Simply the best Documentaries
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David Attenborough: A Life on Our Planet
Forks Over Knives
The Social Dilemma
Nowhere to Hide
Eagles The Farewell 1 Tour 3of3
Meet the Romans: All Roads Lead to Rome
Stories We Tell
Ancient Rome: Caesar
The Lost Tribes of Humanity
Last Stand Of The 300
Planet Earth II Mountains
The Vikings Uncovered
Winter on Fire
"Insect" Sort by
The series, depicted by state of the art CGI techniques, and applying the laws of life on Earth to the rest of the galaxy, blends fact with science fiction and conceptualizes what alien life might be like on other planets.
In the prologue, astronomer Didier Queloz makes an appearance to discuss the discoveries of exoplanets and how they are analyzed in the real world. In Episode 1, the fictional world imagined is Atlas, a world with higher gravity than Earth and a thicker atmosphere leading to airborne creatures. In explaining the aliens of Atlas, the episode also explores the handicap principle in insects, and shows a rehabilitative form of falconry as captive falcons are trained to live in the wild.
Extinction: The Facts
With a million species at risk of extinction, Sir David Attenborough explores how this crisis of biodiversity has consequences for us all, threatening food and water security, undermining our ability to control our climate and even putting us at greater risk of pandemic diseases.
Everything in the natural world is connected in networks that support the whole of life on earth, and we are losing many of the benefits that nature provides to us. The loss of insects is threatening the pollination of crops, while the loss of biodiversity in the soil also threatens plants growth.
Last year, a UN report identified the key drivers of biodiversity loss, including overfishing, climate change and pollution. But the single biggest driver of biodiversity loss is the destruction of natural habitats. Seventy-five per cent of Earth's land surface (where not covered by ice) has been changed by humans, much of it for agriculture, and as consumers we may unwittingly be contributing towards the loss of species through what we buy in the supermarket. Human activities like the trade in animals and the destruction of habitats drive the emergence of diseases. Disease ecologists believe that if we continue on this pathway, this year’s pandemic will not be a one-off event.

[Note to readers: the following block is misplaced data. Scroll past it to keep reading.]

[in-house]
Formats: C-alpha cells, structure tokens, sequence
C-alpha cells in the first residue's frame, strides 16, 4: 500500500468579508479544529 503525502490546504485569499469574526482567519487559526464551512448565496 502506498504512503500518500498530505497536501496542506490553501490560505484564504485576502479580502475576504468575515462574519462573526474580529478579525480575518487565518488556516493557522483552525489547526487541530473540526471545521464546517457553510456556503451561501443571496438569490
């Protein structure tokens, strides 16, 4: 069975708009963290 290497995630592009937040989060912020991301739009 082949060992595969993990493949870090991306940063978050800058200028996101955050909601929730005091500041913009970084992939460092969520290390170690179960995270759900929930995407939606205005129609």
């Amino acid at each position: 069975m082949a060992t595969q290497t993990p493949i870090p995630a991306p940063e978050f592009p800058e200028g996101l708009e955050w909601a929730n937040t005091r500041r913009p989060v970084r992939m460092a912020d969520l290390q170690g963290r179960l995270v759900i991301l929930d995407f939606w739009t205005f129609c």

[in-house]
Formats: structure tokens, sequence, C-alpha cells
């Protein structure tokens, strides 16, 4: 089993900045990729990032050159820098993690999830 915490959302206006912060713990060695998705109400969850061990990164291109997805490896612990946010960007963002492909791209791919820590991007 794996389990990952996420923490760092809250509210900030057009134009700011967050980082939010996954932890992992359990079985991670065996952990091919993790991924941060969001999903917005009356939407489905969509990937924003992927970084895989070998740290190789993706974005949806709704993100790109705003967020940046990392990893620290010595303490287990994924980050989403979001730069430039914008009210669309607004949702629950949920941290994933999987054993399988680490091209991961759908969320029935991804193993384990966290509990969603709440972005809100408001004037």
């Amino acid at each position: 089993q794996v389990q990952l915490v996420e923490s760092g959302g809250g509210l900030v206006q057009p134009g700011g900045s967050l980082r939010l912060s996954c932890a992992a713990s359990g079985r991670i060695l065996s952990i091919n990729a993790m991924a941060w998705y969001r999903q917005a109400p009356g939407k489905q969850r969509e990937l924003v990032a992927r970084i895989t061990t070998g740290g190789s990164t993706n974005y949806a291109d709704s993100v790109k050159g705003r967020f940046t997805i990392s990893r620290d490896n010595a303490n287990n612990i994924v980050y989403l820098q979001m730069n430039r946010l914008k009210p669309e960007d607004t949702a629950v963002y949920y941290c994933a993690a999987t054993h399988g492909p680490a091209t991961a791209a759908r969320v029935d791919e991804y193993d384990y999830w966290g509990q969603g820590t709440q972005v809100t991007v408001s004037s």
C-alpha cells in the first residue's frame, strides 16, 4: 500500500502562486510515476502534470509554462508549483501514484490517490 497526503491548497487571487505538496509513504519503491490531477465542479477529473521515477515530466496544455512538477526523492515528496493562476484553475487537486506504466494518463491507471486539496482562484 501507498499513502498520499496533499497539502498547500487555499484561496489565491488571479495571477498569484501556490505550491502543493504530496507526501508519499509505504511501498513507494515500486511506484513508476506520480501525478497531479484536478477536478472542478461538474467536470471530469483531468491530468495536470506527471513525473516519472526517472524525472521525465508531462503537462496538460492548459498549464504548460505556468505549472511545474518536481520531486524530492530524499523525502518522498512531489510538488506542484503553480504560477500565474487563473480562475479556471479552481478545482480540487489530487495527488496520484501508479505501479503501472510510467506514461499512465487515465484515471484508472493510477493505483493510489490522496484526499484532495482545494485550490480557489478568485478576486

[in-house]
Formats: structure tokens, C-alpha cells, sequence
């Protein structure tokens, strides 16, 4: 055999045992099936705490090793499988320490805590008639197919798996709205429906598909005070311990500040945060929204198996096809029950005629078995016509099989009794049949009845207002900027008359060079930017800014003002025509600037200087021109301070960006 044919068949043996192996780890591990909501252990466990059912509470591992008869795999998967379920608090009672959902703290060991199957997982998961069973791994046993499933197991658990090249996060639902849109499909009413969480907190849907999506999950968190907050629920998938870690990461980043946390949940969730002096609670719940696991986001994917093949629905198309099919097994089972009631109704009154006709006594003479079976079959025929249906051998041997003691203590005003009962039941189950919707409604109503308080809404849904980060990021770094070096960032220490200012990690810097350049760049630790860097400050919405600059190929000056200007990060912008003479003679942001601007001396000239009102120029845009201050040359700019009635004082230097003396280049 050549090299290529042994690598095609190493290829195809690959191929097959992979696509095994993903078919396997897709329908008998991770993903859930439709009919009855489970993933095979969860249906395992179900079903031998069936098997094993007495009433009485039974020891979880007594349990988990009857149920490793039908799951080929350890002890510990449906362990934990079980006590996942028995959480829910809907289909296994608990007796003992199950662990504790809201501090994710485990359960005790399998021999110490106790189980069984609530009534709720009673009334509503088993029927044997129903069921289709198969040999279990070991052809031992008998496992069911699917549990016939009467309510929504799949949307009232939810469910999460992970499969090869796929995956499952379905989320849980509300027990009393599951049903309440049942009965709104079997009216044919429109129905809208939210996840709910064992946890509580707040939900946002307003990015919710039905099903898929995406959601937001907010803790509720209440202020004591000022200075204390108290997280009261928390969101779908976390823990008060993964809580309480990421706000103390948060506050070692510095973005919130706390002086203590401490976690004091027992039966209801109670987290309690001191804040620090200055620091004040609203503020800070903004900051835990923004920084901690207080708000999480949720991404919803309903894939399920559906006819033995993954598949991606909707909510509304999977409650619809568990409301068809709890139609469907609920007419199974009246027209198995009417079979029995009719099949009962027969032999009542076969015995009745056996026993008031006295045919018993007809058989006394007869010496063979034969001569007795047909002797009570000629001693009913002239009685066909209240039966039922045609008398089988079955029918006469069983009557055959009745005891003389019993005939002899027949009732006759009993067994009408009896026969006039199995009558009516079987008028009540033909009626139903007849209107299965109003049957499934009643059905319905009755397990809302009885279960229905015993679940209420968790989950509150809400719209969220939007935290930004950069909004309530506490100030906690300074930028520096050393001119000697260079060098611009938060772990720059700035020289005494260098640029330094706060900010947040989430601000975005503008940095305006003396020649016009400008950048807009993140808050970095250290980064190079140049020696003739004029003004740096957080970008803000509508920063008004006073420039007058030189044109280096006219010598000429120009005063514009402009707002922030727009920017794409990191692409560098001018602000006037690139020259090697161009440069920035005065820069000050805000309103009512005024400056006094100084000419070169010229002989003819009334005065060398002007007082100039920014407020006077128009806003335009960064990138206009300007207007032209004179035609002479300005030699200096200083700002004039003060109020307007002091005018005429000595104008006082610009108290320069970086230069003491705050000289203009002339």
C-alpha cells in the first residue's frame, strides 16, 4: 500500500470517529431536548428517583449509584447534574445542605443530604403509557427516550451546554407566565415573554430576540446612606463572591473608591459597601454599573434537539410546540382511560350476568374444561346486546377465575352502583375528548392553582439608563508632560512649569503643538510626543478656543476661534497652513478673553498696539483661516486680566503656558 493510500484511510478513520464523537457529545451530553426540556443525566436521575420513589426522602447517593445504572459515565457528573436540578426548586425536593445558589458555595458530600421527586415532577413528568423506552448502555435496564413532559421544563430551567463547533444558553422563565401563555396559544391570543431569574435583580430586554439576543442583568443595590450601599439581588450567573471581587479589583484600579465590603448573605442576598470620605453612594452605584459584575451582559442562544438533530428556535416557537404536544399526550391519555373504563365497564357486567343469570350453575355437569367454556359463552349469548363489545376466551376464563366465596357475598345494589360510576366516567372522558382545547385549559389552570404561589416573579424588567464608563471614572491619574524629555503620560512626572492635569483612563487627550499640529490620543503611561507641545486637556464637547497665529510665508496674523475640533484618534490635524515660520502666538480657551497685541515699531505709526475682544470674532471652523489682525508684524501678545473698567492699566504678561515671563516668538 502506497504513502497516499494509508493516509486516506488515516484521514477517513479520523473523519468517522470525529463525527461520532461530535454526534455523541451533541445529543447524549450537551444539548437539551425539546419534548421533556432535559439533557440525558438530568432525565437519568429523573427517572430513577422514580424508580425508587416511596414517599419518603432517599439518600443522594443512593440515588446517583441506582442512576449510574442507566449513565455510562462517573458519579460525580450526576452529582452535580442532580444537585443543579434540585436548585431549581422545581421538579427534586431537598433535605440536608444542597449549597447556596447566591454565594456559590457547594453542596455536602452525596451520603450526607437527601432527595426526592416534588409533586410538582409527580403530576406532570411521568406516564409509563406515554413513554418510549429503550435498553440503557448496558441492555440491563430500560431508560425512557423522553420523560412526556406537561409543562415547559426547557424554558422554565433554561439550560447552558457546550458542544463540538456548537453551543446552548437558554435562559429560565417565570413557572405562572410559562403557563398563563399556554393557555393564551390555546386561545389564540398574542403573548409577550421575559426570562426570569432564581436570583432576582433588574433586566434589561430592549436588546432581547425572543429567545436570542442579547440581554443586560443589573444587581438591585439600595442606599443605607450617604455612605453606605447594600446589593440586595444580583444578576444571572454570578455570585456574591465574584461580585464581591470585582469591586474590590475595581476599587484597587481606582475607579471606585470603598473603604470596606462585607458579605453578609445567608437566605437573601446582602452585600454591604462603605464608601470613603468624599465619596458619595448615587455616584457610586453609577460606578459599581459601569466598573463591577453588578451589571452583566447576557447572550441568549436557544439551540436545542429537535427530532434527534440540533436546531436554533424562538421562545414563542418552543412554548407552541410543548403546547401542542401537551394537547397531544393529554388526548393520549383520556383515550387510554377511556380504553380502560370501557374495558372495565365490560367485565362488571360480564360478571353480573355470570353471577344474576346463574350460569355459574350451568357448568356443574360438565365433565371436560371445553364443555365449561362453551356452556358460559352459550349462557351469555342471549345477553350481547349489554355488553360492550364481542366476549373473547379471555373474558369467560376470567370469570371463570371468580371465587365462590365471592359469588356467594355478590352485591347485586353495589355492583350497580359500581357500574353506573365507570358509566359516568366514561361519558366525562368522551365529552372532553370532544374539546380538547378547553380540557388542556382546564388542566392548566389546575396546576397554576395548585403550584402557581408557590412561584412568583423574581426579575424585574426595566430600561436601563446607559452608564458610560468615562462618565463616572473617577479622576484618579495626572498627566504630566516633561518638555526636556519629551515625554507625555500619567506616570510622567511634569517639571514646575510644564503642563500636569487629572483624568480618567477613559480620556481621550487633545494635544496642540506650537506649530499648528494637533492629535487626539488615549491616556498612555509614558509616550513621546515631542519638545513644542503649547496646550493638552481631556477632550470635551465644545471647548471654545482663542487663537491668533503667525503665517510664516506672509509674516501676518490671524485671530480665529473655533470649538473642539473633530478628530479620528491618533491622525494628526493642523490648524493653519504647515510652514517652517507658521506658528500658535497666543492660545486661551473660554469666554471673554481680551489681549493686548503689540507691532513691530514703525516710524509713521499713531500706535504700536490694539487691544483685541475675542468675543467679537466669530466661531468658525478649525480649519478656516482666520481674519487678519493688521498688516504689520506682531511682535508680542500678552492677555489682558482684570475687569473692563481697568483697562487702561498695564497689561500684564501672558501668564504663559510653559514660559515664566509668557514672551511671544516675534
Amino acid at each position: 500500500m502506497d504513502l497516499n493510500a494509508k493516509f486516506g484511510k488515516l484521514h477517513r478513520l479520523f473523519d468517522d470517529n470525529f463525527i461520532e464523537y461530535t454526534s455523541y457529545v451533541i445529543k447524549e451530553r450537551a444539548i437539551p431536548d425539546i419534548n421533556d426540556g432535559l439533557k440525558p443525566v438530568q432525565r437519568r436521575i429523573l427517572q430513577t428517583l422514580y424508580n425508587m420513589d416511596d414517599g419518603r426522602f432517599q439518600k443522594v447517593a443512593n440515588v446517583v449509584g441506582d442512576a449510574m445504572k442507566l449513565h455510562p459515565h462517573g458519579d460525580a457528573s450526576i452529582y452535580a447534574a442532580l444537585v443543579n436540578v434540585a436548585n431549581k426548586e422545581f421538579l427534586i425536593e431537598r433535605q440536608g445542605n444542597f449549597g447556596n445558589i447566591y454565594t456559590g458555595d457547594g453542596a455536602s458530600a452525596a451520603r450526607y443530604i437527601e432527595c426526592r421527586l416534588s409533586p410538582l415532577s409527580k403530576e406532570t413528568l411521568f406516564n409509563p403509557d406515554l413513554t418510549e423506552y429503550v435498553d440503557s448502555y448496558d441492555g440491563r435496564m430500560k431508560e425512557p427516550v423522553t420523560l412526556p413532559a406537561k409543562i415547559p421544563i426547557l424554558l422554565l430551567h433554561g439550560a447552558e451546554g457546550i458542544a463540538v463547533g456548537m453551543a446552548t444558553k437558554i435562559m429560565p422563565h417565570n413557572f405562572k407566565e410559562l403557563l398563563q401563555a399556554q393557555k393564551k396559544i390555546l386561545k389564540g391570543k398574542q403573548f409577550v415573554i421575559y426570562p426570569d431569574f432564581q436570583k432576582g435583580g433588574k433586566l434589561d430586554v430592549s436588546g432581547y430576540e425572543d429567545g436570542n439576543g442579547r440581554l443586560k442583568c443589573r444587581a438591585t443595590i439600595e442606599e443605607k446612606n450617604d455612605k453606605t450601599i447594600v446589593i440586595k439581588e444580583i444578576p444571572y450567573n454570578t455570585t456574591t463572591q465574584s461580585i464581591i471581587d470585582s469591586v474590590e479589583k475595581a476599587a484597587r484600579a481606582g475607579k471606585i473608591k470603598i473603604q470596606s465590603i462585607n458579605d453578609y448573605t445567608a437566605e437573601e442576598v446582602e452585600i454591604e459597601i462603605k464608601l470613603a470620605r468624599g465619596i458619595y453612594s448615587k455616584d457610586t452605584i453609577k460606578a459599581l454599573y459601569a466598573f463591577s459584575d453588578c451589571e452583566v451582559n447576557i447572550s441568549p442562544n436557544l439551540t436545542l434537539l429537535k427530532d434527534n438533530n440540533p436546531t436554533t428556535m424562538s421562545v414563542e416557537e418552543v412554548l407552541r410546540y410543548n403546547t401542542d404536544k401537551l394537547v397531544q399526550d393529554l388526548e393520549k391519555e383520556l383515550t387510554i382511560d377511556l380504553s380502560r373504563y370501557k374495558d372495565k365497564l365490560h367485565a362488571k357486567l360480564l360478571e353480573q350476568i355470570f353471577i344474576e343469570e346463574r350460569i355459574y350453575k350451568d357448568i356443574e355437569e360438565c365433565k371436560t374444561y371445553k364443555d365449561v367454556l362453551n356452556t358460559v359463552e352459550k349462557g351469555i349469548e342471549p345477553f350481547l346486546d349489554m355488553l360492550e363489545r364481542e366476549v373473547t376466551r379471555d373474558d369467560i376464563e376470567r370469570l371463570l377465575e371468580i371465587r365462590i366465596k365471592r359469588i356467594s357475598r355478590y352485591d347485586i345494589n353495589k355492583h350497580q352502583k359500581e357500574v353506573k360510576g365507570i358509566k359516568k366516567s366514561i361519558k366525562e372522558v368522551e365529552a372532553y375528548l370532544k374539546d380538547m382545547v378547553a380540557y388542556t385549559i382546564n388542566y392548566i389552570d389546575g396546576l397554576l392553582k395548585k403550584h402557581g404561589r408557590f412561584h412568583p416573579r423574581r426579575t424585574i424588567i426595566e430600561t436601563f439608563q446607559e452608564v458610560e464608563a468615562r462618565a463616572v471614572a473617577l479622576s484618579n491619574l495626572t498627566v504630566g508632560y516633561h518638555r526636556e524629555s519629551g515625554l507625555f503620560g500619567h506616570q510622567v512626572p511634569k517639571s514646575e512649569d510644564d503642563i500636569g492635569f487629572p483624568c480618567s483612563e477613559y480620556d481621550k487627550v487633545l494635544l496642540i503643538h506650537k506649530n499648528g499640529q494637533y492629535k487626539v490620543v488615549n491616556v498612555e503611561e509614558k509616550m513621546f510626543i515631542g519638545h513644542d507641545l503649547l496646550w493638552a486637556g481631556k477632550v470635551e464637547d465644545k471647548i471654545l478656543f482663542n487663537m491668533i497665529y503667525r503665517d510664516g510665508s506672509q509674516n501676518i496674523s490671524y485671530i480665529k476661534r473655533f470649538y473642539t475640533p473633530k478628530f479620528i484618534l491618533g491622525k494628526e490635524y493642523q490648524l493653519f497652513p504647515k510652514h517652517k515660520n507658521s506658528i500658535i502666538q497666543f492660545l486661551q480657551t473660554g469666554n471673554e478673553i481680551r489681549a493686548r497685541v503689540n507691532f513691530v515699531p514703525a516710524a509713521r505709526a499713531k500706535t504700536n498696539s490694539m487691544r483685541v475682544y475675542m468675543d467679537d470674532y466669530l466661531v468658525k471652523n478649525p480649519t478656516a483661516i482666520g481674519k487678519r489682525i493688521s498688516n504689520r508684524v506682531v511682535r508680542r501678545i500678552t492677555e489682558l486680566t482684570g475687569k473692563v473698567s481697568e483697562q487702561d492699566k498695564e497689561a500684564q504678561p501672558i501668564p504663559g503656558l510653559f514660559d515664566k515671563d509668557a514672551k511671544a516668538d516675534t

Filmmaker Robert Kenner lifts the veil on our nation's food industry, exposing the highly mechanized underbelly that's been hidden from the American consumer with the consent of our government's regulatory agencies, USDA and FDA. Our nation's food supply is now controlled by a handful of corporations that often put profit ahead of consumer health, the livelihood of the American farmer, the safety of workers and our own environment. We have bigger-breasted chickens, the perfect pork chop, insecticide-resistant soybean seeds, even tomatoes that won't go bad, but we also have new strains of e coli--the harmful bacteria that cause illness for an estimated 73,000 Americans annually. We are riddled with widespread obesity, particularly among children, and an epidemic level of diabetes among adults Featuring interviews with such experts as Eric Schlosser (Fast Food Nation), Michael Pollan (The Omnivore's Dilemma) along with forward thinking social entrepreneurs like Stonyfield Farms' Gary Hirschberg and Polyface Farms' Joe Salatin, the film reveals surprising--and often shocking truths--about what we eat, how it's produced, who we have become as a nation and where we are going from here.
2012 Nature 3D
The world of bugs normally passes beneath our notice, yet shrink yourself to their size, see them in 3D and you’ll enter a world you’d never believe existed. Big Bugs in 3D uses specially developed 3D technology to take the viewer on a global journey, from Mexico and the rainforests of Asia to our own backyards. There are perhaps four and a half million different kinds of bugs sharing the planet with us. They exist in a bewildering variety of forms, some more like creatures from an alien world. Big Bugs asks how and why these creatures have become so successful.
Snake Killers Honey Badgers of The Kalahari
The honey badger looks like something you might buy in pet shop and give to children, but turns out to be one of the most violent and determined creatures ever to scuttle across the face of the earth. Nothing in the badger’s world-not even the badgers themselves-are safe from its remarkable ability to create havoc and cause harm. Like a meter long skunk with the brain of a shark the Honey Badger’s metabolism compels it to eat constantly and live on the run. Its diet is admirably inclusive ranging from insects to its own young. If an animal is too big to eat then the badger will fight it anyway, indeed it is this almost supernatural tenacity that compels you respect it, as well as yielding some of the most spectacular sequences in the film. Five foot long cobra sleeping in the top of tree? No problem, the badger scoots up and bites its head off. When an ailing badger is attacked by a full size leopard it takes the leopard over an hour to finish it off. When one is bitten in the face by a snake that can kill a man, it just lies down for a while and sleeps it off.
Meet the Romans
Inside Bills Brain: Decoding Bill Gates
Inner Worlds Outer Worlds
Woody Allen A Documentary
Making a Murderer
Stephen Hawking's Favorite Places
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